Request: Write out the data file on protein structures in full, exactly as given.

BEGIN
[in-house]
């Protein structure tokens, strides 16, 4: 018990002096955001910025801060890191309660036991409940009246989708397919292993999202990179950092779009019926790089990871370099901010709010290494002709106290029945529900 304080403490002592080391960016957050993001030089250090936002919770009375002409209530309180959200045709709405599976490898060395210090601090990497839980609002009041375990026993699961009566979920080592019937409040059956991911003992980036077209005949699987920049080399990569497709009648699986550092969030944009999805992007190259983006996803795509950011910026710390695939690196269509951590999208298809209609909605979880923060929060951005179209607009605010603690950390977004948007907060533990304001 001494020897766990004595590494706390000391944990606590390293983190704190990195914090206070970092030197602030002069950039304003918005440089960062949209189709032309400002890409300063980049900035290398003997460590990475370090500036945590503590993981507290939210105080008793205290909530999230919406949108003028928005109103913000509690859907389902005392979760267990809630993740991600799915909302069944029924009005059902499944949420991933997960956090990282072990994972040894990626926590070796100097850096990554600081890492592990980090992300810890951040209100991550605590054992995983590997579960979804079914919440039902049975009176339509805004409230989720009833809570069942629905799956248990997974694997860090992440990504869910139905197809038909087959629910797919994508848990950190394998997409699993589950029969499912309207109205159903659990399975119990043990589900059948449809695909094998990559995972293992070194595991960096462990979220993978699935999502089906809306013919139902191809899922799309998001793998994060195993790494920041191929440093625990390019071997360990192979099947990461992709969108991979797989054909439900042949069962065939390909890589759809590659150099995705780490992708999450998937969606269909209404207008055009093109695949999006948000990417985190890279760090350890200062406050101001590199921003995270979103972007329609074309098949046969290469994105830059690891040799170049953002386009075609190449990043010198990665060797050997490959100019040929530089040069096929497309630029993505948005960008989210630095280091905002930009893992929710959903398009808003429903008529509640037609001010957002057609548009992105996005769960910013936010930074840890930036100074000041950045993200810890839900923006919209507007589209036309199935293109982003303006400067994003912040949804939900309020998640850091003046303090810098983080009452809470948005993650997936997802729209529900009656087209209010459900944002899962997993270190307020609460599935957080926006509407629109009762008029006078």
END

[in-house]
């Protein structure tokens, strides 16, 4: 018990002096955001910025801060890191309660036991409940009246989708397919292993999202990179950092779009019926790089990871370099901010709010290494002709106290029945529900 304080403490002592080391960016957050993001030089250090936002919770009375002409209530309180959200045709709405599976490898060395210090601090990497839980609002009041375990026993699961009566979920080592019937409040059956991911003992980036077209005949699987920049080399990569497709009648699986550092969030944009999805992007190259983006996803795509950011910026710390695939690196269509951590999208298809209609909605979880923060929060951005179209607009605010603690950390977004948007907060533990304001 001494020897766990004595590494706390000391944990606590390293983190704190990195914090206070970092030197602030002069950039304003918005440089960062949209189709032309400002890409300063980049900035290398003997460590990475370090500036945590503590993981507290939210105080008793205290909530999230919406949108003028928005109103913000509690859907389902005392979760267990809630993740991600799915909302069944029924009005059902499944949420991933997960956090990282072990994972040894990626926590070796100097850096990554600081890492592990980090992300810890951040209100991550605590054992995983590997579960979804079914919440039902049975009176339509805004409230989720009833809570069942629905799956248990997974694997860090992440990504869910139905197809038909087959629910797919994508848990950190394998997409699993589950029969499912309207109205159903659990399975119990043990589900059948449809695909094998990559995972293992070194595991960096462990979220993978699935999502089906809306013919139902191809899922799309998001793998994060195993790494920041191929440093625990390019071997360990192979099947990461992709969108991979797989054909439900042949069962065939390909890589759809590659150099995705780490992708999450998937969606269909209404207008055009093109695949999006948000990417985190890279760090350890200062406050101001590199921003995270979103972007329609074309098949046969290469994105830059690891040799170049953002386009075609190449990043010198990665060797050997490959100019040929530089040069096929497309630029993505948005960008989210630095280091905002930009893992929710959903398009808003429903008529509640037609001010957002057609548009992105996005769960910013936010930074840890930036100074000041950045993200810890839900923006919209507007589209036309199935293109982003303006400067994003912040949804939900309020998640850091003046303090810098983080009452809470948005993650997936997802729209529900009656087209209010459900944002899962997993270190307020609460599935957080926006509407629109009762008029006078």